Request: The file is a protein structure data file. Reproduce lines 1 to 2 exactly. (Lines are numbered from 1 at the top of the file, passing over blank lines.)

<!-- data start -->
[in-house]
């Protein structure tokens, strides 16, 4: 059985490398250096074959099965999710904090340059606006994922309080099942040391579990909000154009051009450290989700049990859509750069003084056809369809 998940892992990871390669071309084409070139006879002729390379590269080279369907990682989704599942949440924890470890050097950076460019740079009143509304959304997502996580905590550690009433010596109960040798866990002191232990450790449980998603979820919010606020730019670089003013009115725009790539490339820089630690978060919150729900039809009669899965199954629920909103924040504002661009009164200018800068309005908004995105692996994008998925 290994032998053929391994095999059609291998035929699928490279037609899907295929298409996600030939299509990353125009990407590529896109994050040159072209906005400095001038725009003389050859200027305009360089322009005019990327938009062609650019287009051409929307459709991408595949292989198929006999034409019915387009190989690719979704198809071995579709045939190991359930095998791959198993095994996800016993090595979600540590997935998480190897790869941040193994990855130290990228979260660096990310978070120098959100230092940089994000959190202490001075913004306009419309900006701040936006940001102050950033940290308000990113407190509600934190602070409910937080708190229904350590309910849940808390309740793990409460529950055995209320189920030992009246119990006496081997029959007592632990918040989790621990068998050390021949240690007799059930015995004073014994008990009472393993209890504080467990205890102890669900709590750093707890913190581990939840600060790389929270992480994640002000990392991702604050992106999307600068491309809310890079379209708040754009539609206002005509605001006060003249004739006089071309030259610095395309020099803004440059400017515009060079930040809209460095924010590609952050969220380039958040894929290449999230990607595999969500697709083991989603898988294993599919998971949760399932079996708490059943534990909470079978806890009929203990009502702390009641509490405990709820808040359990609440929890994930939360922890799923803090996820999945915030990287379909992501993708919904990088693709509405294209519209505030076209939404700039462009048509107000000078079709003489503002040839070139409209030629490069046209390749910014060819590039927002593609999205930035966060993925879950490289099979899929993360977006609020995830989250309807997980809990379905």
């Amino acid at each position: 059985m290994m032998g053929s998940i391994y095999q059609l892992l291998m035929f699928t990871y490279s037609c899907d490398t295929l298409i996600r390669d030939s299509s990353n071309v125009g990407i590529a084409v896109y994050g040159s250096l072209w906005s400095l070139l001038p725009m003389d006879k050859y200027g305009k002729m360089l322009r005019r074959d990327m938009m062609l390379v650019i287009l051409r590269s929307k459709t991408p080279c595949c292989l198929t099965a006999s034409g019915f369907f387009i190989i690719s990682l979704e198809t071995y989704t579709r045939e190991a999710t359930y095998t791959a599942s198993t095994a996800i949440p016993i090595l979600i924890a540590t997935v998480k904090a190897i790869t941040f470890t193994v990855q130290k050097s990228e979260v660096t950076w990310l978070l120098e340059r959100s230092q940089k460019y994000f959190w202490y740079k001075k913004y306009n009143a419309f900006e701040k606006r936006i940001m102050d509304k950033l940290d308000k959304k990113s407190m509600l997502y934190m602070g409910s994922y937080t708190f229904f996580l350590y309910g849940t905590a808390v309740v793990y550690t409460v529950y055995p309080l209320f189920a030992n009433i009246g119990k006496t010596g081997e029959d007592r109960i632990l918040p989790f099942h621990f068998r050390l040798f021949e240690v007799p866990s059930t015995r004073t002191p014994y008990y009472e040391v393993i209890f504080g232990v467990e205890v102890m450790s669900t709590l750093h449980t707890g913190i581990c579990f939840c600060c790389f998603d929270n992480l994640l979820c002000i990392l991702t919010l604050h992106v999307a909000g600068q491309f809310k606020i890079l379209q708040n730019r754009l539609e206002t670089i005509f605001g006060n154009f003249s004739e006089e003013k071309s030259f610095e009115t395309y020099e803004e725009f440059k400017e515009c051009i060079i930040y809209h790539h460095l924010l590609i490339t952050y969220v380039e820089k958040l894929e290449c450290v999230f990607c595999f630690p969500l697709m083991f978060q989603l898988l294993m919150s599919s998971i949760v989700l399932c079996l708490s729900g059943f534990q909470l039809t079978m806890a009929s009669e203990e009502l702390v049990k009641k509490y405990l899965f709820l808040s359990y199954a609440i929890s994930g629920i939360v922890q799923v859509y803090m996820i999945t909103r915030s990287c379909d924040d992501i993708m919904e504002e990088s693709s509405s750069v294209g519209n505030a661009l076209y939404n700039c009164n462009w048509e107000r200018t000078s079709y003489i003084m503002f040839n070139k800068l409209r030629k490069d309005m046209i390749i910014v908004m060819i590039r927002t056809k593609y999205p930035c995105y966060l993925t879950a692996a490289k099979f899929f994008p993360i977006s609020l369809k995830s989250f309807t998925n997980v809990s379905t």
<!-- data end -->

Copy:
[in-house]
């Protein structure tokens, strides 16, 4: 059985490398250096074959099965999710904090340059606006994922309080099942040391579990909000154009051009450290989700049990859509750069003084056809369809 998940892992990871390669071309084409070139006879002729390379590269080279369907990682989704599942949440924890470890050097950076460019740079009143509304959304997502996580905590550690009433010596109960040798866990002191232990450790449980998603979820919010606020730019670089003013009115725009790539490339820089630690978060919150729900039809009669899965199954629920909103924040504002661009009164200018800068309005908004995105692996994008998925 290994032998053929391994095999059609291998035929699928490279037609899907295929298409996600030939299509990353125009990407590529896109994050040159072209906005400095001038725009003389050859200027305009360089322009005019990327938009062609650019287009051409929307459709991408595949292989198929006999034409019915387009190989690719979704198809071995579709045939190991359930095998791959198993095994996800016993090595979600540590997935998480190897790869941040193994990855130290990228979260660096990310978070120098959100230092940089994000959190202490001075913004306009419309900006701040936006940001102050950033940290308000990113407190509600934190602070409910937080708190229904350590309910849940808390309740793990409460529950055995209320189920030992009246119990006496081997029959007592632990918040989790621990068998050390021949240690007799059930015995004073014994008990009472393993209890504080467990205890102890669900709590750093707890913190581990939840600060790389929270992480994640002000990392991702604050992106999307600068491309809310890079379209708040754009539609206002005509605001006060003249004739006089071309030259610095395309020099803004440059400017515009060079930040809209460095924010590609952050969220380039958040894929290449999230990607595999969500697709083991989603898988294993599919998971949760399932079996708490059943534990909470079978806890009929203990009502702390009641509490405990709820808040359990609440929890994930939360922890799923803090996820999945915030990287379909992501993708919904990088693709509405294209519209505030076209939404700039462009048509107000000078079709003489503002040839070139409209030629490069046209390749910014060819590039927002593609999205930035966060993925879950490289099979899929993360977006609020995830989250309807997980809990379905």